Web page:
Sean Penn rescues American businessman Jacob Ostreicher from violent Bolivian jail

The actor released a statement to confirm he was with a New York  businessman who had been spirited out of Bolivia after spending over two years in captivity for crimes he claims he did not commit

Tim Walker
Wednesday 18 December 2013 19:00 GMT
Jacob Ostreicher, right, with Sean Penn last year
Jacob Ostreicher, right, with Sean Penn last year (Getty Images)

Oscar-winning actor and activist Sean Penn has added yet another string to his bow: prison breaker

Penn released a statement on Tuesday to say he was with a New York businessman who had been spirited out of Bolivia after spending over two years in captivity for crimes he claims he did not commit.

In an email to the Associated Press, Penn said the pair were at an undisclosed location in the US, and that Jacob Ostreicher was receiving medical attention following a “humanitarian operation” to rescue him from a “corrupt prosecution and imprisonment.”

Ostreicher, 54, the owner of a flooring firm in Brooklyn, flew to Bolivia several years ago after investing in a rice-farming venture there. He was detained by the Bolivian authorities as part of a money laundering investigation, though he alleged that the Colombian woman running the business had been skimming the investors’ cash.

Following his arrest, Ostreicher claimed, officials attempted to extort tens of thousands of dollars from him in return for his freedom. Though never formally charged, Ostreicher was incarcerated at the infamous Palmasola prison in June 2011, where he faced assault and further extortion at the hands of his fellow inmates.

At the request of a Jewish prisoners’ organisation, Penn travelled to Bolivia in December 2012 to meet the country’s president, Evo Morales, and to ask for Ostreicher’s release. Ostreicher was let out of prison and placed under house arrest at his home in Santa Cruz. At the time he told the AP, “If it weren’t for Sean Penn I would be another statistic in Bolivia and I would die in prison.”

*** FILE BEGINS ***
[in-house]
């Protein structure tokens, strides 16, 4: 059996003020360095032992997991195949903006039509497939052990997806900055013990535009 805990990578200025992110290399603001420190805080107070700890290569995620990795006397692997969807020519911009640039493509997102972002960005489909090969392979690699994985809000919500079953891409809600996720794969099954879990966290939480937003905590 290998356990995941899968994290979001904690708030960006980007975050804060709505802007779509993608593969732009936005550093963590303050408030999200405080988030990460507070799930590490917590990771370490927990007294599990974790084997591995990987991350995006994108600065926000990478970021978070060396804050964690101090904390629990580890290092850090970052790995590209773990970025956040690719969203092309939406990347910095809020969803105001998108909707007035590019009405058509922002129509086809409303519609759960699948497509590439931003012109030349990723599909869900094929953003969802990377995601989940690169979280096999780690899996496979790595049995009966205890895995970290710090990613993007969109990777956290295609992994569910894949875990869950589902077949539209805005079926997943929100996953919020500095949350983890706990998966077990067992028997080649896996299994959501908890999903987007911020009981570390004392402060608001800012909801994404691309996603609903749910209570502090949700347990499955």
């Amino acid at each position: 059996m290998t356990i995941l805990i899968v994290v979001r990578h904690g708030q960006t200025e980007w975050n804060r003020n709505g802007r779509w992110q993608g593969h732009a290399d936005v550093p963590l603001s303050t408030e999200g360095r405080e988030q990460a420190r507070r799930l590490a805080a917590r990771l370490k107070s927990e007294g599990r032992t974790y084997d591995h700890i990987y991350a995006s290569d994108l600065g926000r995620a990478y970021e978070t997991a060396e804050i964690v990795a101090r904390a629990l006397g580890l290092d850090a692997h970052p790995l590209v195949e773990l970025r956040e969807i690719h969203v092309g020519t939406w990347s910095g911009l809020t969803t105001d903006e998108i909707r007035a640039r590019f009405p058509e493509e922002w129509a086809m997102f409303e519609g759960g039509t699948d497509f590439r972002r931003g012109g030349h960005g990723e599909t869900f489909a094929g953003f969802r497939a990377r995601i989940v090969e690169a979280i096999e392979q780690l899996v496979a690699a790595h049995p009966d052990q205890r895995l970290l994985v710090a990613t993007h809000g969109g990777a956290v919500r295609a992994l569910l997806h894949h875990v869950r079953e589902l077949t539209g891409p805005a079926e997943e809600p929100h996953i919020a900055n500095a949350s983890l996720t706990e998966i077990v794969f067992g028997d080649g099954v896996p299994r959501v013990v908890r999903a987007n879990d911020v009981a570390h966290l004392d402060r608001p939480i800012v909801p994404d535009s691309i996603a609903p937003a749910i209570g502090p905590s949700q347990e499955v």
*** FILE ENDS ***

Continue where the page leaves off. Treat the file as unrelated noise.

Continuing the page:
The details of Ostreicher’s escape this week remain sketchy. Justice Minister Cecilia Ayllón told reporters that Ostreicher had taken advantage of the relaxed nature of his house arrest to travel from Santa Cruz to La Paz, and then to slip over the border into Peru. It is not known whether he had assistance. On Sunday, he flew from Lima to the US. Ms Ayllón said she would seek his extradition, adding, “His escape demonstrates that he was involved in the crimes he's accused of.”

Ostreicher’s family told a different story, however. Speaking to the New York Times, his daughter said she believed her father had been kidnapped from Santa Cruz. Ostreicher’s brother had negotiated a ransom, she claimed, and secured his release and eventual return to US soil. An unnamed US government official reportedly told the Times that the kidnapping was likely a cover story to ease the anger of the Bolivian authorities after their prisoner’s escape.

The US State Department said on Tuesday that it had yet to receive any extradition request from Bolivia. The two governments have been at loggerheads ever since Morales expelled the US ambassador in 2008. With diplomatic relations nearly non-existent, Penn had proved to be the one American who could negotiate with Morales. The Bolivian president had previously invited Penn to serve as a goodwill ambassador on behalf of Bolivia, though the actor had declined the offer.

Penn, who is 53, has demonstrated considerable interest in Central and South America. He was friendly with Morales’s ally, the late Venezuelan leader Hugo Chavez. Praised for his contribution to Haiti’s reconstruction following the devastating 2010 earthquake, in January 2012 he was appointed Haitian ambassador-at-large. After meeting Argentinian leader Cristina Kirchner in February 2012, the actor angered many in Britain by suggesting the UK’s continued ownership of the Falkland Islands represented a “ludicrous and archaic commitment to colonialist ideology.”

Penn is also no stranger to a daring escape. While shooting the little-seen 1986 film Shanghai Surprise in Macau, he stumbled on a photographer snooping in his hotel room. He dangled the man from a ninth floor balcony by his ankles, and was arrested for attempted murder – only to break out of jail and flee the country on a jetfoil.

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